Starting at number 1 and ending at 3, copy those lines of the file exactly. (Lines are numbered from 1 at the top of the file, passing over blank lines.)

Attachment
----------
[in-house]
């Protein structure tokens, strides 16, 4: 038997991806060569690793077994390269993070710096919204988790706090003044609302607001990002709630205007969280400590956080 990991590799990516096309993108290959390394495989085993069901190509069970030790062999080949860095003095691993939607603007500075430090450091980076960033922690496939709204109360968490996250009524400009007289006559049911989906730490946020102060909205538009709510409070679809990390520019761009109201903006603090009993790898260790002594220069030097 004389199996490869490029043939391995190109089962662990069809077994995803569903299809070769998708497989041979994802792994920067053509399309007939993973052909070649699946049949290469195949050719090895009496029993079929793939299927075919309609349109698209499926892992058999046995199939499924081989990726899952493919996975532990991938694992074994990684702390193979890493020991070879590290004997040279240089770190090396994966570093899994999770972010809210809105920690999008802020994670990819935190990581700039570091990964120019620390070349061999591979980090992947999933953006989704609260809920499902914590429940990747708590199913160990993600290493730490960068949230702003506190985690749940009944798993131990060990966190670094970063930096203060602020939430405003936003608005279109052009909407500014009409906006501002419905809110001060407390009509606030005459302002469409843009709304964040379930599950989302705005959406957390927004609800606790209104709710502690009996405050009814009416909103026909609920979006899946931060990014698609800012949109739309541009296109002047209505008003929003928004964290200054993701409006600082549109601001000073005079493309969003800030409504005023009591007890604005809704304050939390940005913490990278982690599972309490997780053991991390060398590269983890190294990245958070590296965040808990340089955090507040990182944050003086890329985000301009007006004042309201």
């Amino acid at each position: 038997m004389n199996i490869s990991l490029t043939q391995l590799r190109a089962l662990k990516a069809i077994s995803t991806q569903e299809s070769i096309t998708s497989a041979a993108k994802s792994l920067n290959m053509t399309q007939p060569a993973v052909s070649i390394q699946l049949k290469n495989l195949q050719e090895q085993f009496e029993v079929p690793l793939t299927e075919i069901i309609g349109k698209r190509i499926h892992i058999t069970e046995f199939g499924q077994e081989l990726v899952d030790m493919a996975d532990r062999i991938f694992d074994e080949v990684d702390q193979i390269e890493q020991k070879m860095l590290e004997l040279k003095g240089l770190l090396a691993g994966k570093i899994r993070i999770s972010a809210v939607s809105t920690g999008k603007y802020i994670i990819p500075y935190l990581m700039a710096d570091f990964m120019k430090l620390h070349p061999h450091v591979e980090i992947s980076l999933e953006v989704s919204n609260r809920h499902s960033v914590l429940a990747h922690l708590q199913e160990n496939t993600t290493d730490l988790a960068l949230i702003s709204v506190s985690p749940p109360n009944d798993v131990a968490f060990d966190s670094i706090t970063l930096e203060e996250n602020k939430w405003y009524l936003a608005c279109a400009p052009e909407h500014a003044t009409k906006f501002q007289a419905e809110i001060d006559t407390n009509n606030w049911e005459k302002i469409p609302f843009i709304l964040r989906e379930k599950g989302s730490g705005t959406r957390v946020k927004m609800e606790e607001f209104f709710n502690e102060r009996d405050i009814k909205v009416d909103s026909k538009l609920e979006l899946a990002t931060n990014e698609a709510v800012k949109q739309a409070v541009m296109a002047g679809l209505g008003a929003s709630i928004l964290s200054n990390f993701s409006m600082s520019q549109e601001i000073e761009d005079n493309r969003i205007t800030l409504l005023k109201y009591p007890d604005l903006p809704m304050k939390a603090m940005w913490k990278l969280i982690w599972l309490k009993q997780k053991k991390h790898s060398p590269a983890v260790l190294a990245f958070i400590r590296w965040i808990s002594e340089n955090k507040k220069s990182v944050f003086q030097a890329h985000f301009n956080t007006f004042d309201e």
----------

[in-house]
């Protein structure tokens, strides 16, 4: 038997991806060569690793077994390269993070710096919204988790706090003044609302607001990002709630205007969280400590956080 990991590799990516096309993108290959390394495989085993069901190509069970030790062999080949860095003095691993939607603007500075430090450091980076960033922690496939709204109360968490996250009524400009007289006559049911989906730490946020102060909205538009709510409070679809990390520019761009109201903006603090009993790898260790002594220069030097 004389199996490869490029043939391995190109089962662990069809077994995803569903299809070769998708497989041979994802792994920067053509399309007939993973052909070649699946049949290469195949050719090895009496029993079929793939299927075919309609349109698209499926892992058999046995199939499924081989990726899952493919996975532990991938694992074994990684702390193979890493020991070879590290004997040279240089770190090396994966570093899994999770972010809210809105920690999008802020994670990819935190990581700039570091990964120019620390070349061999591979980090992947999933953006989704609260809920499902914590429940990747708590199913160990993600290493730490960068949230702003506190985690749940009944798993131990060990966190670094970063930096203060602020939430405003936003608005279109052009909407500014009409906006501002419905809110001060407390009509606030005459302002469409843009709304964040379930599950989302705005959406957390927004609800606790209104709710502690009996405050009814009416909103026909609920979006899946931060990014698609800012949109739309541009296109002047209505008003929003928004964290200054993701409006600082549109601001000073005079493309969003800030409504005023009591007890604005809704304050939390940005913490990278982690599972309490997780053991991390060398590269983890190294990245958070590296965040808990340089955090507040990182944050003086890329985000301009007006004042309201």
């Amino acid at each position: 038997m004389n199996i490869s990991l490029t043939q391995l590799r190109a089962l662990k990516a069809i077994s995803t991806q569903e299809s070769i096309t998708s497989a041979a993108k994802s792994l920067n290959m053509t399309q007939p060569a993973v052909s070649i390394q699946l049949k290469n495989l195949q050719e090895q085993f009496e029993v079929p690793l793939t299927e075919i069901i309609g349109k698209r190509i499926h892992i058999t069970e046995f199939g499924q077994e081989l990726v899952d030790m493919a996975d532990r062999i991938f694992d074994e080949v990684d702390q193979i390269e890493q020991k070879m860095l590290e004997l040279k003095g240089l770190l090396a691993g994966k570093i899994r993070i999770s972010a809210v939607s809105t920690g999008k603007y802020i994670i990819p500075y935190l990581m700039a710096d570091f990964m120019k430090l620390h070349p061999h450091v591979e980090i992947s980076l999933e953006v989704s919204n609260r809920h499902s960033v914590l429940a990747h922690l708590q199913e160990n496939t993600t290493d730490l988790a960068l949230i702003s709204v506190s985690p749940p109360n009944d798993v131990a968490f060990d966190s670094i706090t970063l930096e203060e996250n602020k939430w405003y009524l936003a608005c279109a400009p052009e909407h500014a003044t009409k906006f501002q007289a419905e809110i001060d006559t407390n009509n606030w049911e005459k302002i469409p609302f843009i709304l964040r989906e379930k599950g989302s730490g705005t959406r957390v946020k927004m609800e606790e607001f209104f709710n502690e102060r009996d405050i009814k909205v009416d909103s026909k538009l609920e979006l899946a990002t931060n990014e698609a709510v800012k949109q739309a409070v541009m296109a002047g679809l209505g008003a929003s709630i928004l964290s200054n990390f993701s409006m600082s520019q549109e601001i000073e761009d005079n493309r969003i205007t800030l409504l005023k109201y009591p007890d604005l903006p809704m304050k939390a603090m940005w913490k990278l969280i982690w599972l309490k009993q997780k053991k991390h790898s060398p590269a983890v260790l190294a990245f958070i400590r590296w965040i808990s002594e340089n955090k507040k220069s990182v944050f003086q030097a890329h985000f301009n956080t007006f004042d309201e």